In the past 30 days, this blog pulled in about 37,000 pageviews. While that’s not an astronomical figure, it’s more than the 30 days before. This blog is slowly, but steadily, growing.
To my dismay, my ad impressions are lower than ever. Only fifteen thousand in the last 30 days. That’s down from 20,000…which is down from 25,000. (A few months ago, the ads were getting over 30,000 impressions!) It seems that my ad impressions are decreasing at a rate that’s far faster than the rate that my traffic increases.
Before I do much complaining, lets get a few facts straight:
- My ads are served by the wonderful BuySellAds marketplace.
- As per BuySellAds’ regulations, I don’t run any Flash-based ads. That means no sound, no video, no annoying salesmen dancing across the text you’re trying to read.
- The ads are six small squares, sized 125×125 pixels, in the right-hand sidebar.
- I set my own pricing. This means I can charge what I think is fair to both the advertiser and myself, instead of being stuck with pennies. I had been charging $30 for a thirty day period, which at one time had meant upwards of 30,000 impressions.
- I manually approve the ads before they are shown here.
- The ads pay for hosting and domain expenses, as well as the hours I put into writing. It’s no picnic pushing 6-7 posts out each week; a constant struggle to meet the daily deadlines without being reduced to releasing subpar-quality content.
Obviously I was not happy when I discovered that only one of my ad spots was still filled, the others having vacated earlier in the day as advertisers checked on their investments and took care of their ad bookings for the next month.
You see, advertisers will only pay for what they see to be a good investment, which is figured with a ratio between the cost and the number of times a banner ad is viewed. $50 for, say, 100,000 ad impressions would be considered a very good deal, as it works out to be about $0.50 CPM (cost per thousand impressions). Now if a website charged the same $50 for only 25,000 impressions, that would work out to be $2 CPM. If you could get more eyeballs for the same amount of money, why would you go with the lower-traffic site?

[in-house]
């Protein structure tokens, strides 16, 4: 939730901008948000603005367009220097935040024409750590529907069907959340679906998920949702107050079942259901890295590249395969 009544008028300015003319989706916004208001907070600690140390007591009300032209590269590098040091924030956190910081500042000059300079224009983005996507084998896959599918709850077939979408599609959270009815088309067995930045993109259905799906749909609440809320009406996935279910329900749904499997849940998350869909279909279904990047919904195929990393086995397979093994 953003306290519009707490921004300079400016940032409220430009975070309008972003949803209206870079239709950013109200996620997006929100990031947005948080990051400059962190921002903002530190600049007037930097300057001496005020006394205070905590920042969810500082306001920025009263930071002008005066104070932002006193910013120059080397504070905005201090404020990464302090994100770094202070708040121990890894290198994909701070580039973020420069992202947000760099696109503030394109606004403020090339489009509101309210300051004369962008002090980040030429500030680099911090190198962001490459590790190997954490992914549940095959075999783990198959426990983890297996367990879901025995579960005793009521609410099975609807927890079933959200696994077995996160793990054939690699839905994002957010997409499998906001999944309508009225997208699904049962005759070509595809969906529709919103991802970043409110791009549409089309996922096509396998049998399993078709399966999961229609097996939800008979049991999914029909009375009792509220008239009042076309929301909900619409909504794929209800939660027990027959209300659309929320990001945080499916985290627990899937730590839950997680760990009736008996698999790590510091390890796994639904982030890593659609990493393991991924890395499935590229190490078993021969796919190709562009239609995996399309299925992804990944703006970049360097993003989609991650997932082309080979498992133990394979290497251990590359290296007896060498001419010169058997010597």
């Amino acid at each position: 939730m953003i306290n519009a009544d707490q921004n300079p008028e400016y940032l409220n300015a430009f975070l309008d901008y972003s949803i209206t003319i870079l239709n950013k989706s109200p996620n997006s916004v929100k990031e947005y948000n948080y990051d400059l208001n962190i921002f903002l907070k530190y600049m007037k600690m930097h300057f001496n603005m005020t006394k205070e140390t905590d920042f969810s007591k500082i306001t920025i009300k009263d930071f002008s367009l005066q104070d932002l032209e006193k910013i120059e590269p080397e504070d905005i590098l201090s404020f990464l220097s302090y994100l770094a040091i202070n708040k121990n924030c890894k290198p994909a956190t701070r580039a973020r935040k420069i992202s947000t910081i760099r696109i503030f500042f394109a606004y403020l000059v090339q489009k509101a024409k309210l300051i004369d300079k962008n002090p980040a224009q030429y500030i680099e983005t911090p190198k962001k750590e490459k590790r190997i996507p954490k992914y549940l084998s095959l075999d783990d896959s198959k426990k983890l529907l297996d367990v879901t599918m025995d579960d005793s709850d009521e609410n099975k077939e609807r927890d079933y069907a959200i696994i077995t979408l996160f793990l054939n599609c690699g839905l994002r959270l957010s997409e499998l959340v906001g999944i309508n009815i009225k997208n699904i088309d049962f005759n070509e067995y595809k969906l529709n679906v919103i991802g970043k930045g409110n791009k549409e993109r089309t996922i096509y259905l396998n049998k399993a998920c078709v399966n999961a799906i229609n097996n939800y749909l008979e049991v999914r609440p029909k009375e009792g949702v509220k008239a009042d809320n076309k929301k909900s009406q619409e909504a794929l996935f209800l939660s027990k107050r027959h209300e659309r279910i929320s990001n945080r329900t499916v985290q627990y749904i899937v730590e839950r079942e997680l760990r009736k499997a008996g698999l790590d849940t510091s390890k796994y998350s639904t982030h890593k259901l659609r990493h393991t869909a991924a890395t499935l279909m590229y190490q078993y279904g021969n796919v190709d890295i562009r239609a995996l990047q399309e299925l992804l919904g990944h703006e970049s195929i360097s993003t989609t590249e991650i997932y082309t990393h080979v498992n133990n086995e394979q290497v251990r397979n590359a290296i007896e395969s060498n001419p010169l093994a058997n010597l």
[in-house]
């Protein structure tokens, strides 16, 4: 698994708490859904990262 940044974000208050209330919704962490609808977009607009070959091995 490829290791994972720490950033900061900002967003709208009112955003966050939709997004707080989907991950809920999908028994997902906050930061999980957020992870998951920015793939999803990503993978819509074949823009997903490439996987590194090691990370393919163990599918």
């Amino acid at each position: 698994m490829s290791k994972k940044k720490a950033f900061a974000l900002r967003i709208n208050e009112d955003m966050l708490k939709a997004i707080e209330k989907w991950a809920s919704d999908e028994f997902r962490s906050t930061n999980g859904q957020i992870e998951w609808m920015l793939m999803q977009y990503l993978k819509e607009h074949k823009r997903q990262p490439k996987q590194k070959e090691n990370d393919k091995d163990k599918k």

These aren’t Pay-Per-Click ads (like Google’s) we’re talking about here. The advertisers don’t care too much if their ads get clicked. They’re more worried about them being seen. If the ad views go down, I get a lot less money. Period. I can either cut my rates, and make less money, or not be able to book the ad spots at all, and make less money.
What happened to the impressions? I’m pretty sure it’s a result of AdBlock. I’ve, for awhile, used Thaya Kareeson’s excellent BuySellAds WordPress plugin to prevent my ads from being blocked by the EasyList filter, which had included a line that would block content from
s3.buysellads.com. That meant that my ad impressions were nearly in line with my pageviews. Guess what happened. I found this little gem in the EasyList filter:
They added a line in to block ads on this website specifically. Here I had been thinking they were just blocking BuySellAds’ ad HTML at the DOM level instead of just blocking the script server, but no, they went and made it personal. Anything with a class of .adblock (which includes ads generated by BuySellAds) is stripped from my web pages. Upwards of four million internet users have the EasyList filter installed and, whether they know it or not, they can’t see the ads if they come here.